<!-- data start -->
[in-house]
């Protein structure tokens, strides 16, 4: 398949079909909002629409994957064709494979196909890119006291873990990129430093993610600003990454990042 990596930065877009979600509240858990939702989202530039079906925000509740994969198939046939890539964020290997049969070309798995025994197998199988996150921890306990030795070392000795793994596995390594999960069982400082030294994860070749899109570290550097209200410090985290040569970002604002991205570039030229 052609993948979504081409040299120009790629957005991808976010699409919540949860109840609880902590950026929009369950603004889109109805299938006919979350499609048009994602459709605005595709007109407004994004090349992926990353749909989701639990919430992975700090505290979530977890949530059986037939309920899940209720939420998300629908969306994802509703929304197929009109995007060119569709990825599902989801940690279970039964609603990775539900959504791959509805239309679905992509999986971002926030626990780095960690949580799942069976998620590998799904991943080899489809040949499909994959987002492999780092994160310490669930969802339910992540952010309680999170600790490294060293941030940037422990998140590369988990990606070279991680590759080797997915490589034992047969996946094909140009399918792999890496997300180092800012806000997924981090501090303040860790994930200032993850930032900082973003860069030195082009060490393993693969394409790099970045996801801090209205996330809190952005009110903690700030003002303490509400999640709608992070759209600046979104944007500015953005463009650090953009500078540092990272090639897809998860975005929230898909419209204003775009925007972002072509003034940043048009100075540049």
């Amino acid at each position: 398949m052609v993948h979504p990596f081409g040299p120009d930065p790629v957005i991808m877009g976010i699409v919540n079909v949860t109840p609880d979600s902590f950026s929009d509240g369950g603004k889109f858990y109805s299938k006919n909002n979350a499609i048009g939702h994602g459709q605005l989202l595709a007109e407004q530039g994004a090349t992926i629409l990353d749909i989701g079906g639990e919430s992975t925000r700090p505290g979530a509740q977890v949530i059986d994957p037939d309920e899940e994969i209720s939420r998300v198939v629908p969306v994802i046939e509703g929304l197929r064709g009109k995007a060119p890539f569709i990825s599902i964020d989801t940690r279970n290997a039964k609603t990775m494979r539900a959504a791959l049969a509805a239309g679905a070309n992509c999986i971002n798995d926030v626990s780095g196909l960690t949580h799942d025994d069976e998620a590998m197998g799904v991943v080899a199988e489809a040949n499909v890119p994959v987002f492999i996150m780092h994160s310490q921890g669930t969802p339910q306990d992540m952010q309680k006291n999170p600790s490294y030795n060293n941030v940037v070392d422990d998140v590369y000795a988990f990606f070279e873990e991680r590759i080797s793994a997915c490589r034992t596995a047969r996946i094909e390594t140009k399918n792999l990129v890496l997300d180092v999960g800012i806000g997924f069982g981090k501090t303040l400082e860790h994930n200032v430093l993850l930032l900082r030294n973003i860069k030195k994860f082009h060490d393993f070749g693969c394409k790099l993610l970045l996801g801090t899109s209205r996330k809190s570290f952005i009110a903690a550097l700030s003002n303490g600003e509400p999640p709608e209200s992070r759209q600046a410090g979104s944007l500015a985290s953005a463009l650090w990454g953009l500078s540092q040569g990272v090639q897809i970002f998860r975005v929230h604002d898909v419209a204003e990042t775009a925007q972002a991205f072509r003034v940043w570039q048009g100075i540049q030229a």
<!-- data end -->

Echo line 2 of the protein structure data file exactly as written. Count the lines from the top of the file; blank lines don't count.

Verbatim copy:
């Protein structure tokens, strides 16, 4: 398949079909909002629409994957064709494979196909890119006291873990990129430093993610600003990454990042 990596930065877009979600509240858990939702989202530039079906925000509740994969198939046939890539964020290997049969070309798995025994197998199988996150921890306990030795070392000795793994596995390594999960069982400082030294994860070749899109570290550097209200410090985290040569970002604002991205570039030229 052609993948979504081409040299120009790629957005991808976010699409919540949860109840609880902590950026929009369950603004889109109805299938006919979350499609048009994602459709605005595709007109407004994004090349992926990353749909989701639990919430992975700090505290979530977890949530059986037939309920899940209720939420998300629908969306994802509703929304197929009109995007060119569709990825599902989801940690279970039964609603990775539900959504791959509805239309679905992509999986971002926030626990780095960690949580799942069976998620590998799904991943080899489809040949499909994959987002492999780092994160310490669930969802339910992540952010309680999170600790490294060293941030940037422990998140590369988990990606070279991680590759080797997915490589034992047969996946094909140009399918792999890496997300180092800012806000997924981090501090303040860790994930200032993850930032900082973003860069030195082009060490393993693969394409790099970045996801801090209205996330809190952005009110903690700030003002303490509400999640709608992070759209600046979104944007500015953005463009650090953009500078540092990272090639897809998860975005929230898909419209204003775009925007972002072509003034940043048009100075540049």